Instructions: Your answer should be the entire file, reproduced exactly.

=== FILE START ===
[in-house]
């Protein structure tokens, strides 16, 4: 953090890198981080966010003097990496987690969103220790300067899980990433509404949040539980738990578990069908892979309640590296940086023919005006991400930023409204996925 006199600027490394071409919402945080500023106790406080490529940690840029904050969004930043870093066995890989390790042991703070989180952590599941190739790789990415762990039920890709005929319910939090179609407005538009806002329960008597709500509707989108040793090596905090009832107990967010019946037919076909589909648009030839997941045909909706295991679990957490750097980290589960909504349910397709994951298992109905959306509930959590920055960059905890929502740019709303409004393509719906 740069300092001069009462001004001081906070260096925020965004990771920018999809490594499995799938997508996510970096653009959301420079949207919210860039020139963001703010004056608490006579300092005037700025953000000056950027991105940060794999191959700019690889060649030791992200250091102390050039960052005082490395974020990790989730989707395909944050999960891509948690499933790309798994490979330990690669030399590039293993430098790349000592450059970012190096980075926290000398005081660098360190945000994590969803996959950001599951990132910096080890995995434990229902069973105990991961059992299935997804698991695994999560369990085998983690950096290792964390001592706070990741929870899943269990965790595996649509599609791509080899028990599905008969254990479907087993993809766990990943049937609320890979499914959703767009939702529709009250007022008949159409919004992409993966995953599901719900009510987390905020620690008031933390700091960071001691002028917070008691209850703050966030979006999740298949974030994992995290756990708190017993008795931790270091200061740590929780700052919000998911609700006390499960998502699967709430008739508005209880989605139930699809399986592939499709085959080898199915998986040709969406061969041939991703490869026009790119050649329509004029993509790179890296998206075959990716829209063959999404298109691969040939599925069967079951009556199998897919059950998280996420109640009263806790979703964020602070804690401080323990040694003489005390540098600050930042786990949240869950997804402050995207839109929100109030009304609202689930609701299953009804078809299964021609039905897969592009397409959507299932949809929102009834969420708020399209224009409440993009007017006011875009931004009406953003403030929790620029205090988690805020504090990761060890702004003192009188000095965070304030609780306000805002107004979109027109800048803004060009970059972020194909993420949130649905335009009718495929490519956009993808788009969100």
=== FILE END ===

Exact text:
[in-house]
């Protein structure tokens, strides 16, 4: 953090890198981080966010003097990496987690969103220790300067899980990433509404949040539980738990578990069908892979309640590296940086023919005006991400930023409204996925 006199600027490394071409919402945080500023106790406080490529940690840029904050969004930043870093066995890989390790042991703070989180952590599941190739790789990415762990039920890709005929319910939090179609407005538009806002329960008597709500509707989108040793090596905090009832107990967010019946037919076909589909648009030839997941045909909706295991679990957490750097980290589960909504349910397709994951298992109905959306509930959590920055960059905890929502740019709303409004393509719906 740069300092001069009462001004001081906070260096925020965004990771920018999809490594499995799938997508996510970096653009959301420079949207919210860039020139963001703010004056608490006579300092005037700025953000000056950027991105940060794999191959700019690889060649030791992200250091102390050039960052005082490395974020990790989730989707395909944050999960891509948690499933790309798994490979330990690669030399590039293993430098790349000592450059970012190096980075926290000398005081660098360190945000994590969803996959950001599951990132910096080890995995434990229902069973105990991961059992299935997804698991695994999560369990085998983690950096290792964390001592706070990741929870899943269990965790595996649509599609791509080899028990599905008969254990479907087993993809766990990943049937609320890979499914959703767009939702529709009250007022008949159409919004992409993966995953599901719900009510987390905020620690008031933390700091960071001691002028917070008691209850703050966030979006999740298949974030994992995290756990708190017993008795931790270091200061740590929780700052919000998911609700006390499960998502699967709430008739508005209880989605139930699809399986592939499709085959080898199915998986040709969406061969041939991703490869026009790119050649329509004029993509790179890296998206075959990716829209063959999404298109691969040939599925069967079951009556199998897919059950998280996420109640009263806790979703964020602070804690401080323990040694003489005390540098600050930042786990949240869950997804402050995207839109929100109030009304609202689930609701299953009804078809299964021609039905897969592009397409959507299932949809929102009834969420708020399209224009409440993009007017006011875009931004009406953003403030929790620029205090988690805020504090990761060890702004003192009188000095965070304030609780306000805002107004979109027109800048803004060009970059972020194909993420949130649905335009009718495929490519956009993808788009969100």